NY Cat Film Festival to bring feline follies to Cambridge

Cat lovers can be a special breed — patient, willing to work for a little…

Cat lovers can be a special breed — patient, willing to work for a little attention, often doting, sometimes a little obsessive, and always up for a little feline adventure. The fourth annual NY Cat Film Festival capitalizes on that abiding interest with a series of short films that celebrate the fascination with our enigmatic feline companions, and this year’s festival returns to Cambridge’s Kendall Square Cinema Oct. 27 at 7 p.m. A portion of all tickets for the roughly 90-minute showing will benefit the local rescue shelter Cat Connection.

Sponsored by Dr. Elsey’s Precious Cat Products and presented by pet wellness advocate/author and radio host Tracie Hotchner (Radio Pet Lady Network), this year’s program features 22 short films, from mini documentaries to narrative shorts and animations, created by filmmakers from all over the world. And Hotchner is quick to point out that the festival is no cornucopia of fuzzy kittens tumbling all over one another or cats with their heads stuck in tissue boxes. “These are the opposite of cat videos that mock and laugh at cats,” she says. “Some of them are very funny, but they’re usually about cats making fun of people. I like to show the depth and breadth of who a cat is and feels and what he wants. These are films made with intention … to express appreciation and respect for cats.”

Some of the films are made via phone cameras, others the product of accomplished filmmakers. But overall, there is a kind of homespun quality that is personal yet creative. The curated slate of offerings ranges from silly to heartfelt and includes day-in-the-life chronicles, like “Zach the Cat,” to the animation of an Olde English 19th-century tale, “The King O’ the Cats,” to the clever, charming voice-over noir parody about a hard-boiled cat and a woman with love troubles called “Feline Noir.” (Don’t miss the drolly narrated “The Cat Flap,” which chronicles the drama around a cat flap as caught by a wildlife camera.)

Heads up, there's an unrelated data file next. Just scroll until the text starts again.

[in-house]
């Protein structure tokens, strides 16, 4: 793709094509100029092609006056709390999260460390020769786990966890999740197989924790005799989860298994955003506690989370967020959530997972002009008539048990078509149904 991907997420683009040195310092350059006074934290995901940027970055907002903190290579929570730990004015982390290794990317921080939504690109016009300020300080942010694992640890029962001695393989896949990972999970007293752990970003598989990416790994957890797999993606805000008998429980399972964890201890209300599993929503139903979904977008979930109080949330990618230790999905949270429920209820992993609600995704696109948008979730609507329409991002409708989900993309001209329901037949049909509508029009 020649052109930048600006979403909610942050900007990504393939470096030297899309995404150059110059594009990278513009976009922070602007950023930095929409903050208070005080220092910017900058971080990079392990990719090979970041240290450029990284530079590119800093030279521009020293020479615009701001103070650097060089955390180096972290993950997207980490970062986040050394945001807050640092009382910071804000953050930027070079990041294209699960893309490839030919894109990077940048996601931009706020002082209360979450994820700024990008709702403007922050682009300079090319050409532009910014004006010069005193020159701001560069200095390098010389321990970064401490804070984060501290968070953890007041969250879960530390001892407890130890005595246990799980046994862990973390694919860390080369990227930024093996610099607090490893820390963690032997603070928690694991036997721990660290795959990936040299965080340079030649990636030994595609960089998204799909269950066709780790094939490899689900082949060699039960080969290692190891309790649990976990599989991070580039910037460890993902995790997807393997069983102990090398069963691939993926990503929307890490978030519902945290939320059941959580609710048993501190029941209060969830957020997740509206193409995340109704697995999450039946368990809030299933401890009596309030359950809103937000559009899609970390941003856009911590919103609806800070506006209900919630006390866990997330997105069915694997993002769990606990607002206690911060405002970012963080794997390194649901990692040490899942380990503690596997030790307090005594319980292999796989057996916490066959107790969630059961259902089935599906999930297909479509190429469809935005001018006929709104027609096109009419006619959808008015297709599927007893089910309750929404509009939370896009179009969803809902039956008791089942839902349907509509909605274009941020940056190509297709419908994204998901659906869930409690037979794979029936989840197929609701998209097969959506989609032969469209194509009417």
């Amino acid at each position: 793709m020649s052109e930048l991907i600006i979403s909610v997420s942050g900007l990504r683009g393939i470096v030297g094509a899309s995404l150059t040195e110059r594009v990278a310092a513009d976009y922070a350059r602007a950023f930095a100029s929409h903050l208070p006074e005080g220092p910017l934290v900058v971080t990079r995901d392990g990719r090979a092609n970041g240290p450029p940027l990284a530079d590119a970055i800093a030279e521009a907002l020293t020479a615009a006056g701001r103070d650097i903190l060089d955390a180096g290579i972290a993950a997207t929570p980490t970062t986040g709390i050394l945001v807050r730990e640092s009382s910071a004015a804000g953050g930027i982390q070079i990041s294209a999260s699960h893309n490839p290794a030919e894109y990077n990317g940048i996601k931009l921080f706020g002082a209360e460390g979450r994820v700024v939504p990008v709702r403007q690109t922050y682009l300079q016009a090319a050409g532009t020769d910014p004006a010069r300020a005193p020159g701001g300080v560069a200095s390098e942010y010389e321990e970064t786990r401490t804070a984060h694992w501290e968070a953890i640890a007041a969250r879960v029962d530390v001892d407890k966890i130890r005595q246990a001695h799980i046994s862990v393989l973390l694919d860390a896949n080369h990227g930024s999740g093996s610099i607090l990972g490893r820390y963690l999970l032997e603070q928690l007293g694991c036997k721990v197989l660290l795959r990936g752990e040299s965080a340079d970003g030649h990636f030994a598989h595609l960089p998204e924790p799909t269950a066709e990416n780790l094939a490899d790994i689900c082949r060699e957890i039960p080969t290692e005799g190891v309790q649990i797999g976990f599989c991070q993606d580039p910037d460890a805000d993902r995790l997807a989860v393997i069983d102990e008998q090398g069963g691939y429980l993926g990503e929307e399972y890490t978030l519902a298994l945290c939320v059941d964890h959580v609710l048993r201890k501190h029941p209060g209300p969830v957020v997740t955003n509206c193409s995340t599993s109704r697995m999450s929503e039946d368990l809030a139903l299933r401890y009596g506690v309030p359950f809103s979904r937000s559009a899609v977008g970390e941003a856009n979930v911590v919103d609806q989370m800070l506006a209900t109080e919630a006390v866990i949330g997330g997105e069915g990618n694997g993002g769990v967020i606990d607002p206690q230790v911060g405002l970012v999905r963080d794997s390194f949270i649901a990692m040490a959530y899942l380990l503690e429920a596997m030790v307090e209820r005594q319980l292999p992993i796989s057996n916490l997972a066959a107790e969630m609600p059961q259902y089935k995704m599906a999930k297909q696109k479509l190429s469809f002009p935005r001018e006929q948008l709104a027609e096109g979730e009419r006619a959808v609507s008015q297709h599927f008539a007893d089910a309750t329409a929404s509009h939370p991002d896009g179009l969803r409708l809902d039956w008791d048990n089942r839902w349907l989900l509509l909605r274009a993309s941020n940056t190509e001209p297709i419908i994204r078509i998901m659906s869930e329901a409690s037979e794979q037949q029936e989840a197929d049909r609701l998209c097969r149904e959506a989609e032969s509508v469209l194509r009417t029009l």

Not surprisingly, some of the films reflect the experiences of life in lockdown, such as “Quarantine Diary,” the musings of a cranky, pampered house cat enduring too much attention by his “never leaves the house” human. “In previous years, we had many academic documentaries,” says Hotchner, who chose from among 72 submissions this time around (up from 50 or so in other years). “This year reflected that people were sequestered with their cats and it inspired them to turn their cameras and iPhones on their cats to tell the cats’ stories or the story of COVID through their cats’ eyes. They really recognized the self-hood of those cats.”

Hotchner’s goal with the festival is not just to entertain but to educate and inspire, and the film is scheduled to tour more than 100 cities. “I want to raise the status of cats in our society and reinforce the importance of cats in our lives, whether they live on a street or in a home,” she says. “They are not decorative items on the back of a couch, but soulful, complex creatures … very dignified and serious with deep internal lives.”

But don’t despair, dog lovers — your time will come, too. Hotchner will present the New York Dog Film Festival Nov. 10 at Kendall Square Cinema.

Fourth annual New York Cat Film Festival, Oct. 27, 7 p.m., Kendall Square Cinema, Cambridge, $15